WASHINGTON — ON a scale of 1 to 10, as talkmeister John McLaughlin would say, how serious is the White House travel office flap?
If Watergate is a 10, this ranks around perhaps a 2 or a 3 on the scandal-meter, say Washington pundits. Some argue it isn't even a scandal at all: It's just incompetence, the result of an inexperienced White House staff that has not learned the art of damage control.
In summarily firing seven longtime staff members last week in its travel office, the White House broke no laws. It did violate its own pledge to keep the Department of Justice out of politics, by having direct contact with Federal Bureau of Investigation officials to initiate an investigation of the travel office and then in discussions on what to tell the public. Attorney General Janet Reno says she was bypassed, and she protested the handling of the affair to White House counsel Bernard Nussbaum.
Suzanne Garment, author of a book on Washington scandals, says that this one ranks pretty low. "But in terms of the principles being violated, I think we're getting up there," she says. "They ended up using the FBI not for cover up but for something worse, not to hide a crime, but in substance to accuse someone falsely of a crime."
The seven staffers fired - five of them were subsequently upgraded to "administrative leave" while investigations continue - were accused of financial irregularities in the office that handles travel for White House staff and press. But memos from Hollywood producer Harry Thomason and presidential cousin Catherine Cornelius, both of whom could benefit personally from a shake-up in the office, created the appearance of cronyism.
If, ultimately, "travelgate" is small potatoes, why is the story still with us more than a week after it broke? Because the White House failed in Rule No. 1 of damage control: Reveal everything as soon as possible so the press has nothing more to ferret out.
"What keeps a scandal going in part is the same thing that keeps any running news story going, which is something new every day, some little thing to give a top to the same old story," says Stephen Hess, a longtime observer of politics and the press at the Brookings Institution.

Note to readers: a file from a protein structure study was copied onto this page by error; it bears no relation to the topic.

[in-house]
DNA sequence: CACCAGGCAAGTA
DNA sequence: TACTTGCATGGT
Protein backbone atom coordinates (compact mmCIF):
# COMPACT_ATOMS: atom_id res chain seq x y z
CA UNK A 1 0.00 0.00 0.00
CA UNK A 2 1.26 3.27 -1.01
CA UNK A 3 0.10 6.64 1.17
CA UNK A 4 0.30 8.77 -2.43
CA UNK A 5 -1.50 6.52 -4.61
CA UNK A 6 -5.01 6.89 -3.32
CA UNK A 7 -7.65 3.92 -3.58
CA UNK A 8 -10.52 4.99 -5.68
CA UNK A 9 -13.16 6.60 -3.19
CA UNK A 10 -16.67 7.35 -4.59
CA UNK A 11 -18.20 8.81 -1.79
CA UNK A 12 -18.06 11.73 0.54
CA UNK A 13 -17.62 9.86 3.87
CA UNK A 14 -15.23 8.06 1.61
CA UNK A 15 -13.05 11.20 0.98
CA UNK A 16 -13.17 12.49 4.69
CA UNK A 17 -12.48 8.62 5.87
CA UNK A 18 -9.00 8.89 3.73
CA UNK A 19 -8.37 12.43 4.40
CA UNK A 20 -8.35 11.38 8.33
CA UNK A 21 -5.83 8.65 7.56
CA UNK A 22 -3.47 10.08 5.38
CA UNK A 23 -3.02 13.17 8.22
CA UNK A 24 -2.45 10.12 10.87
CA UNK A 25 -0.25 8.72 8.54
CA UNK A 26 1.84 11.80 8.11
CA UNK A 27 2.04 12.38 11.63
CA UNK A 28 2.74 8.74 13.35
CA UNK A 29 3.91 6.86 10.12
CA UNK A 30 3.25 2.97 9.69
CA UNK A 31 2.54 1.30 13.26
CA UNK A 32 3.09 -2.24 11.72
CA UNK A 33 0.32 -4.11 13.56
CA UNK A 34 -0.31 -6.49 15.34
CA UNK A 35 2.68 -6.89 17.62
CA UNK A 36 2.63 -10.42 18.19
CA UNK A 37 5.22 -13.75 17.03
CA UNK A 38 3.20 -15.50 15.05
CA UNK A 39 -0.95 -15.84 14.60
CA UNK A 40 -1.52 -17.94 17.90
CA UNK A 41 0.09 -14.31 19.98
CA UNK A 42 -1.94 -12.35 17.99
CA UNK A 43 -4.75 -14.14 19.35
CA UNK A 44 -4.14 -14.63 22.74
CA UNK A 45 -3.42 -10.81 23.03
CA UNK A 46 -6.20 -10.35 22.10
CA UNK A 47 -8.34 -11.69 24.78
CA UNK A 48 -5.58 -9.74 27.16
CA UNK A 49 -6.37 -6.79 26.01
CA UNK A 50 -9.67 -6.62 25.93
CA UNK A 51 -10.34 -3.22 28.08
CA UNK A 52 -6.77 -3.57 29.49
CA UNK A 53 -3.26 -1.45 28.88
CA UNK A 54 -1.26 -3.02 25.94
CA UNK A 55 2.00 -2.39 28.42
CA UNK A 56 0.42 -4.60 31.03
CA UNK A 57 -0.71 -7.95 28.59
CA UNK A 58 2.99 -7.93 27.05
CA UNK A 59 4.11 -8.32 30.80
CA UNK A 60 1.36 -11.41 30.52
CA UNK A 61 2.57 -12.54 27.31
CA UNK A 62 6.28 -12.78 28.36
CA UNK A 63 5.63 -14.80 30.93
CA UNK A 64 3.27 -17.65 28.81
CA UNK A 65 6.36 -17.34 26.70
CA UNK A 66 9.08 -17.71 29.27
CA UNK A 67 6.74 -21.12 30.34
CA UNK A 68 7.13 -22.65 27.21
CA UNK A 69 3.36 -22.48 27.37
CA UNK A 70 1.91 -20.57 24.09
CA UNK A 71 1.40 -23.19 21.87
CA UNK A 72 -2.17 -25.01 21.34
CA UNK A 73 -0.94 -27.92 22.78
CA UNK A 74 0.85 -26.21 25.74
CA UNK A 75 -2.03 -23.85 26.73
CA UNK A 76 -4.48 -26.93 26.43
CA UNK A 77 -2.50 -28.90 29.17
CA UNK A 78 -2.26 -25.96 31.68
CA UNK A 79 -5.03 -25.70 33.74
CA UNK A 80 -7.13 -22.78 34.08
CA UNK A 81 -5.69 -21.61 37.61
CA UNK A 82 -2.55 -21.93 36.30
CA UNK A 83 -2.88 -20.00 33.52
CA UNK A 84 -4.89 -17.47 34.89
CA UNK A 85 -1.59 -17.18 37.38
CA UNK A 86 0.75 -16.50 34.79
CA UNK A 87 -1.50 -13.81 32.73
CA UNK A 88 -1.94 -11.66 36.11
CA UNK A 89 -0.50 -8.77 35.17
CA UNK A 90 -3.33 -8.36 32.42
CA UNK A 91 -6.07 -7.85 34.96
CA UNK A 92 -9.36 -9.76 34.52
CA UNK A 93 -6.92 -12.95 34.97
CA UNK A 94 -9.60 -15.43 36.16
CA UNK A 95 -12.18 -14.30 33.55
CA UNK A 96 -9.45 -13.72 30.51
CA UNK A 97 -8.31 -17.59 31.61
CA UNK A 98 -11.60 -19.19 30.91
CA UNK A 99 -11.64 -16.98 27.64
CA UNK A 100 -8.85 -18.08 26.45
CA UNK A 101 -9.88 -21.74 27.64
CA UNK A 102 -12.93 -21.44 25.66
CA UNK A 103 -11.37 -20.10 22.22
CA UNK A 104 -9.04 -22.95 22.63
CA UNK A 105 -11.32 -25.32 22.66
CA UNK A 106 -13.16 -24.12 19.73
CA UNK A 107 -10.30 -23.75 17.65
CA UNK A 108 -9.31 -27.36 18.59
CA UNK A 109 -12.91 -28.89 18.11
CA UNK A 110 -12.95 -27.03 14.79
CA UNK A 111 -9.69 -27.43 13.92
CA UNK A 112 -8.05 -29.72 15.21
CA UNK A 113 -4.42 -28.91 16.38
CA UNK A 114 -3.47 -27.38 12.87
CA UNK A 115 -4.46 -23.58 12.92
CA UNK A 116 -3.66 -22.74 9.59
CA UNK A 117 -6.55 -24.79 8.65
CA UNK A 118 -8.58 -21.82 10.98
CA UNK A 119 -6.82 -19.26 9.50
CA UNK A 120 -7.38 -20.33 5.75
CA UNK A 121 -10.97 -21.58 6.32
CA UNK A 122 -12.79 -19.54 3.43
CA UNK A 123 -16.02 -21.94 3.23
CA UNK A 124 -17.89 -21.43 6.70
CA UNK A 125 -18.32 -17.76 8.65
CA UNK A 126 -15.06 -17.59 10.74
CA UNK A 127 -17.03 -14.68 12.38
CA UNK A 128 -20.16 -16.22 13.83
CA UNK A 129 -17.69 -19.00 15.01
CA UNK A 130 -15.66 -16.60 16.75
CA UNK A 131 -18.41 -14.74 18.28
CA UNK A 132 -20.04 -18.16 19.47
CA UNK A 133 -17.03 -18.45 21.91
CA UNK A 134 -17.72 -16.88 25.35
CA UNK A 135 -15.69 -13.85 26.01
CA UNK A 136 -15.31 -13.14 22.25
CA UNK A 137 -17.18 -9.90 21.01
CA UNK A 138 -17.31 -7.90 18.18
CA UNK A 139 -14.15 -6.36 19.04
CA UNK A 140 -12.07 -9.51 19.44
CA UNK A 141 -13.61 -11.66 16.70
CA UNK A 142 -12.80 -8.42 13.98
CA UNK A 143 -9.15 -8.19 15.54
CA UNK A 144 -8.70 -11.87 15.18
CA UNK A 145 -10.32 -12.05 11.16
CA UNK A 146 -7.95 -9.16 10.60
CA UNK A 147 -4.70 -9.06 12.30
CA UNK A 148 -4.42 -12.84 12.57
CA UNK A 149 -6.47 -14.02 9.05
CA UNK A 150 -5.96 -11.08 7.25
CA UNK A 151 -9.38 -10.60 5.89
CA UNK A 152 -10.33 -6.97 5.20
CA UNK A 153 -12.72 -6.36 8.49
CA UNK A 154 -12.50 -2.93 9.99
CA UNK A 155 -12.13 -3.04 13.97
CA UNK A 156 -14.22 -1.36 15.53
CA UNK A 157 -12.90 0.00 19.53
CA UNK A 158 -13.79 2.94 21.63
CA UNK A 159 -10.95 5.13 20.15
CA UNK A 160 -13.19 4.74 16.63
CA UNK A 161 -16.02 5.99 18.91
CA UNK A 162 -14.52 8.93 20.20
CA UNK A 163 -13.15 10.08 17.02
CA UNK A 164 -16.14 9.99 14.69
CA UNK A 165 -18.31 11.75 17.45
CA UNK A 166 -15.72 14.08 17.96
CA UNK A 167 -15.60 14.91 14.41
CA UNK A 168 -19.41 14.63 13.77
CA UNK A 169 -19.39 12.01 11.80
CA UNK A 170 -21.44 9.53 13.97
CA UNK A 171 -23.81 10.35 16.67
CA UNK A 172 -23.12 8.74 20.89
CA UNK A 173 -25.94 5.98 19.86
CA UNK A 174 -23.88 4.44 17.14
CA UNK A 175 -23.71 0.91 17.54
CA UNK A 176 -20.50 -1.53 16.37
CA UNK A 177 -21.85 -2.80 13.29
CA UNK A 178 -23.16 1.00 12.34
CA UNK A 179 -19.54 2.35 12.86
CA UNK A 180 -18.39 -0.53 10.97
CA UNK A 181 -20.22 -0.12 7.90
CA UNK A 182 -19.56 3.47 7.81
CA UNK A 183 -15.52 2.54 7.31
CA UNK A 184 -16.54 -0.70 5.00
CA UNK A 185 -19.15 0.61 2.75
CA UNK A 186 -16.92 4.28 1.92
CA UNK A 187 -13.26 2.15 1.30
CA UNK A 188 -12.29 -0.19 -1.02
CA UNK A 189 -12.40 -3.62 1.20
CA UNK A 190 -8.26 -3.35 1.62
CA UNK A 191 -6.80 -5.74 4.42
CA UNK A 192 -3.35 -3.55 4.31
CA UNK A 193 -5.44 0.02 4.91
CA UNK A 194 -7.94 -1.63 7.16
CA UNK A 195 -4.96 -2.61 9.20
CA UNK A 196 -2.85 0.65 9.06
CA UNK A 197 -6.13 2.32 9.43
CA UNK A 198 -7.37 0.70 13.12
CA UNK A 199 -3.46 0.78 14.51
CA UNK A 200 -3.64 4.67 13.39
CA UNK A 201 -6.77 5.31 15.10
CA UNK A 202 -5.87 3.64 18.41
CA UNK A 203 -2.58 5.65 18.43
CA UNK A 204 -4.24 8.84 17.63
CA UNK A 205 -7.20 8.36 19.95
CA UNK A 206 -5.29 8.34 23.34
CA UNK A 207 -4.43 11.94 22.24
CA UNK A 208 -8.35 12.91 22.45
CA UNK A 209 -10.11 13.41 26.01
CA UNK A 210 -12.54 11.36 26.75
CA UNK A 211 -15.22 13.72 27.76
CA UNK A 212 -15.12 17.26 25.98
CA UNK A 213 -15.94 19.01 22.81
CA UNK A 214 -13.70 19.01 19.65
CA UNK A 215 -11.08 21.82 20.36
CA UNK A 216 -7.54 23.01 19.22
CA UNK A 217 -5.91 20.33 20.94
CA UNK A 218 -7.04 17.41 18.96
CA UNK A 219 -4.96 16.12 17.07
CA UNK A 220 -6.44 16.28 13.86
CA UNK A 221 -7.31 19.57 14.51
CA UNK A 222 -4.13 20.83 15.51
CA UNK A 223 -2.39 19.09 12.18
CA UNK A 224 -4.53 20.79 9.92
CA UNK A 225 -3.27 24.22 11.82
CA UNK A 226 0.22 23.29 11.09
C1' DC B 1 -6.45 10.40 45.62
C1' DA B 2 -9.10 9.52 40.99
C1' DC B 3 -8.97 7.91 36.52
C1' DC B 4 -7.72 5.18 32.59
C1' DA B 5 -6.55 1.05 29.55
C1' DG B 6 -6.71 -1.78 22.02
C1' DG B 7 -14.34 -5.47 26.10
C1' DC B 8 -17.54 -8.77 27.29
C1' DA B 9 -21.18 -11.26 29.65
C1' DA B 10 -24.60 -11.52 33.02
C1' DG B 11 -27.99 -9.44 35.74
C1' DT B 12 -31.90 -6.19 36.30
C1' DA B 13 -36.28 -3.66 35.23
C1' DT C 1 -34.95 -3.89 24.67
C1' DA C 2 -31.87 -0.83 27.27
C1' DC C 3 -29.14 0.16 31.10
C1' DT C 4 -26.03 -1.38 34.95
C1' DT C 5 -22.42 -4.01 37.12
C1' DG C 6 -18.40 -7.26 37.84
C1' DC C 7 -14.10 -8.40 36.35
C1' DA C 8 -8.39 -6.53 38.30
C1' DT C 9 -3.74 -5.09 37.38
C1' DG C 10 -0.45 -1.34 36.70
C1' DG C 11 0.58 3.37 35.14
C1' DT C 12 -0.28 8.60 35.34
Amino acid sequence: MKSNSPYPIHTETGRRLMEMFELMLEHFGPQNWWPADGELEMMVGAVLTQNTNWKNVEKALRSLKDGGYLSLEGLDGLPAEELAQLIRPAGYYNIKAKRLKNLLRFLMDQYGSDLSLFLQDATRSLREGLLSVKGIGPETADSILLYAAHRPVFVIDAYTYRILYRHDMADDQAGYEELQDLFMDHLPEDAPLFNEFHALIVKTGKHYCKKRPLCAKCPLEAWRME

"These folks have been uniquely inept at constantly topping a story they'd just as soon have go away...," Mr. Hess says. "The way you handle that is you give everything you've go to give, and you've got the story for 48 hours. The story for one day, then rebuttals."
In its own internal investigation, the White House should not have had a hard time piecing together the whole story, since it all took place at the White House, Mr. Hess adds.
Some changes in White House staff may be in the offing, according to press reports, but not before President Clinton is finished getting his budget through Congress - the most important point of his presidency thus far.
How does Clinton get over this public-relations fiasco, made only worse by the $200 haircut that held up runway traffic last week at Los Angeles International Airport? A clear victory on a matter of real substance, such as the budget. Or, suggests Ms. Garment, "perhaps we'll get a wise and just health plan, in which case much will be forgiven."
Alan Lichtman, an American University political historian, calls the travel office flap more a blunder than a scandal. He partially faults the press for making it appear to be more important than it really is.
"The fact that this is still front-page news on the eve of the most important vote [on the budget package] of his presidency thus far is stunning," says Professor Lichtman.
Indeed, even as the White House was preoccupied with trying to work out a compromise with conservative House Democrats on spending and taxes, the vast majority of questions fired at Communications Director George Stephanopolous at Wednesday's White House press briefing were on the travel office.